Regal Beginnings: The Royal Charter of 1841
...if the petitioners wanted the name “Queen’s College,” they’d have to appeal to his superior. Only Queen Victoria herself could bestow the honour of such a name.
Before Queen’s University was born, higher education in Canada was dominated by the Anglican King’s College in Toronto. By the 1840s, colonists of other denominations began to question this status quo, and a group of Kingston-area clerics and politicians (including an up-and-coming Kingston lawyer named John A. Macdonald) petitioned the colonial assembly for the right to establish a college that fit Presbyterian sensibilities. Governor General Lord Sydenham obliged with an act of parliament that brought the petitioners’ ambition to life.
When they began discussing the name of the new school though, Lord Sydenham had a caveat: if the petitioners wanted the name “Queen’s College,” they’d have to appeal to his superior. Only Queen Victoria herself could bestow the honour of such a name. Undeterred, William Morris, the chairman of the would-be college’s board of trustees, boldly petitioned Queen Victoria in London for a royal charter that would bless the fledgling college with a regal name.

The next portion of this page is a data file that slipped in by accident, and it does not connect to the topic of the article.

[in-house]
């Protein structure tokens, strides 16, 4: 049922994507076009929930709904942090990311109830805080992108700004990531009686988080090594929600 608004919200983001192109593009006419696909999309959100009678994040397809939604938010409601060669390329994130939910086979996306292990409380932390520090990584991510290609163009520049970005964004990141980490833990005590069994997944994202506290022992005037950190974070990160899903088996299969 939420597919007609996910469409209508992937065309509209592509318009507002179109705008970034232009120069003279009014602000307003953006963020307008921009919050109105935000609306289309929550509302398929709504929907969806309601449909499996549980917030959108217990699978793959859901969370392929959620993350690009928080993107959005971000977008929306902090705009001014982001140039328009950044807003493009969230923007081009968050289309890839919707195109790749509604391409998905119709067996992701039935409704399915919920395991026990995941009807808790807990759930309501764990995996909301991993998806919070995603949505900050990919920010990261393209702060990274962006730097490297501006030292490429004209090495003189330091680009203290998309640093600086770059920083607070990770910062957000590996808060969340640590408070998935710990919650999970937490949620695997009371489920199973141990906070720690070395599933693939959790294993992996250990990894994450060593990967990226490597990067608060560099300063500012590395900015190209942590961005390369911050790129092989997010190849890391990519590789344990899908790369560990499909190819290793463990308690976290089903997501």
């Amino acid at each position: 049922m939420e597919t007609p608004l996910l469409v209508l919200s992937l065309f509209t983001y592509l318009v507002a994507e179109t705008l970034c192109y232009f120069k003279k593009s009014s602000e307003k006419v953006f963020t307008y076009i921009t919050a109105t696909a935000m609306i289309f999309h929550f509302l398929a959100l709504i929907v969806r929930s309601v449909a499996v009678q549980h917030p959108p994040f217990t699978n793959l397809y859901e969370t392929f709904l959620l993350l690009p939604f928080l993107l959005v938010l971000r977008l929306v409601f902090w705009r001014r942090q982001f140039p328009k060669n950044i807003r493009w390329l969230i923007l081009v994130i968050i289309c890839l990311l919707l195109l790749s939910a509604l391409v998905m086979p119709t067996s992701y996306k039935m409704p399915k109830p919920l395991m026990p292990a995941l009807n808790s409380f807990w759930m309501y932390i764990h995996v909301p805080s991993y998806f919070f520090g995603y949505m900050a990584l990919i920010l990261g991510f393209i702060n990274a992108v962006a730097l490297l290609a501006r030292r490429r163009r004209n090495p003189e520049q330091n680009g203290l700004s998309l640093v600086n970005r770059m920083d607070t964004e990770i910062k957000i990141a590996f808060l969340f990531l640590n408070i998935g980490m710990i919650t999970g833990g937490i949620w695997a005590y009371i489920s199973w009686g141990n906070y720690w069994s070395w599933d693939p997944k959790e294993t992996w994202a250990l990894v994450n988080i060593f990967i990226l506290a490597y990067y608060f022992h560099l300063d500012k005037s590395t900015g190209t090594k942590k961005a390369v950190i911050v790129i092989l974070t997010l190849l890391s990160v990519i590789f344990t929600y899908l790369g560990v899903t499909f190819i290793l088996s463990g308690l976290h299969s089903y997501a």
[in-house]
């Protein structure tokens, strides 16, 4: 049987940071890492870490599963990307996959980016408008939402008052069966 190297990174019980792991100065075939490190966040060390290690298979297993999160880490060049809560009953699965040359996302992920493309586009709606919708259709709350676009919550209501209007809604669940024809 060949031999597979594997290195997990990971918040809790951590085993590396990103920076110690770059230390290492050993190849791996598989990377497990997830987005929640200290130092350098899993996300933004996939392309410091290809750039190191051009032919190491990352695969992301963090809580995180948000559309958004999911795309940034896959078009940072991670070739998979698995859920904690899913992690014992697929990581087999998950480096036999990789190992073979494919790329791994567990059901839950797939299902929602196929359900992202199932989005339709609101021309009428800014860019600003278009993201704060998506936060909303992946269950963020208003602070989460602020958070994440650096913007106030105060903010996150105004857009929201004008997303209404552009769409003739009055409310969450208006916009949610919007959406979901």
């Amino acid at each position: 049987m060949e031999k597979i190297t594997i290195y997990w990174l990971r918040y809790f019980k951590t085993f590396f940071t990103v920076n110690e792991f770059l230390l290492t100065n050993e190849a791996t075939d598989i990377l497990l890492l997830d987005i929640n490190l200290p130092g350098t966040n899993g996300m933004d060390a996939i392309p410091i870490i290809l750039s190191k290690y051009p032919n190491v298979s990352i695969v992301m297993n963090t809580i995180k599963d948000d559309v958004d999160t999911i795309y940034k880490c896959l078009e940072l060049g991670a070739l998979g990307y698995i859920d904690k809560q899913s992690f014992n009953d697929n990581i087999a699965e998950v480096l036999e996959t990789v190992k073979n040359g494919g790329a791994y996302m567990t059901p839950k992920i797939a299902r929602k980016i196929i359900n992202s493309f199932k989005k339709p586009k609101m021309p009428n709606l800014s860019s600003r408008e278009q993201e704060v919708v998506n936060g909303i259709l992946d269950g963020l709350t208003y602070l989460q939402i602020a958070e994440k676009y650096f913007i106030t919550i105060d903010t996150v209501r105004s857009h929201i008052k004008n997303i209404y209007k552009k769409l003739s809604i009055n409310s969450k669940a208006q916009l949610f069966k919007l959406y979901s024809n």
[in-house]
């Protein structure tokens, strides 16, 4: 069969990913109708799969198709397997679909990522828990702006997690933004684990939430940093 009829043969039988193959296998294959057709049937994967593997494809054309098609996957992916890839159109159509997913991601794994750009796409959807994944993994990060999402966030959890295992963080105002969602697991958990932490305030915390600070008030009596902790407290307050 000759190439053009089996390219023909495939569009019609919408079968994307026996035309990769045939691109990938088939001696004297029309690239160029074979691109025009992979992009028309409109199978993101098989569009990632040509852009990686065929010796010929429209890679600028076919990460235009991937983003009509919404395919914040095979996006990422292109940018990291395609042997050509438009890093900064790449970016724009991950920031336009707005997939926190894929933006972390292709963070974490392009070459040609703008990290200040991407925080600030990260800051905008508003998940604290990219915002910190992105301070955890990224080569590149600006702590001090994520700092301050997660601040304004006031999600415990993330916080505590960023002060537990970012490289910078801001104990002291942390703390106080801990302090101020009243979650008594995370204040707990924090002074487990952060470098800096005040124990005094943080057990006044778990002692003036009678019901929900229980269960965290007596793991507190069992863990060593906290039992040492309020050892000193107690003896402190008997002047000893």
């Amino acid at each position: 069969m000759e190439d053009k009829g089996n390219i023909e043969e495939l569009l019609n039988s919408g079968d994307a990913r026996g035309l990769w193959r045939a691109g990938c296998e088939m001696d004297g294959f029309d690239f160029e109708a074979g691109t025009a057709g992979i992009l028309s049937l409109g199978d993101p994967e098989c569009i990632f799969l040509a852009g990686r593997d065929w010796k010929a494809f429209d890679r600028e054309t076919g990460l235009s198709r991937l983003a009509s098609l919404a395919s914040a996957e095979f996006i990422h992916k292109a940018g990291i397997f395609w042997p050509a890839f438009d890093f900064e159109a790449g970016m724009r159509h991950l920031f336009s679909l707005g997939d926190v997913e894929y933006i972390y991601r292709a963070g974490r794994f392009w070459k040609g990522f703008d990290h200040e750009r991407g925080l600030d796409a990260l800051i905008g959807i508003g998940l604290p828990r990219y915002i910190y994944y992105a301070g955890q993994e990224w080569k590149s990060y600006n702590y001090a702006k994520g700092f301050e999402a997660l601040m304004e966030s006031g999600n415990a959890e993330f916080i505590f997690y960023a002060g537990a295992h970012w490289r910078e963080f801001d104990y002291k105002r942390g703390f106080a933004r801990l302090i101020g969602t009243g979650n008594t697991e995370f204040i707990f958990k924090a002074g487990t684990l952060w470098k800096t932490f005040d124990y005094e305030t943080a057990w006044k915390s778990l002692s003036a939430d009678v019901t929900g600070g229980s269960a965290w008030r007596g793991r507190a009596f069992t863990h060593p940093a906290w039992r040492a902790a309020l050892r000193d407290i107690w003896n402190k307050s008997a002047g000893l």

Negotiations about the charter’s content stretched through much of 1841, but after lobbying and legal fees that amounted to a princely sum of £561, the trustees received their charter on October 16. Among its conditions was that the college’s buildings must be no further than three miles from St. Andrew’s Presbyterian Church in downtown Kingston.
Contrary to common belief, the Queen’s charter was not signed by the good Queen herself. It was instead signed by a civil servant, Leonard Edmunds, who was the Commissioner of Patents. Moreover, despite the charter being “royal,” Queen’s must obtain a private act of Parliament if it wishes to alter the terms of its mandate. It would do so in 1889 to alter its relation with the Church of Scotland and again in 1912 to secularize itself and alter its status to that of a “university.”
In all, Queen’s has gone before Parliament nine times, the most recent in 2011 to ask for amendments that would give Queen’s Board of Trustees and University Council responsibility for their size and composition.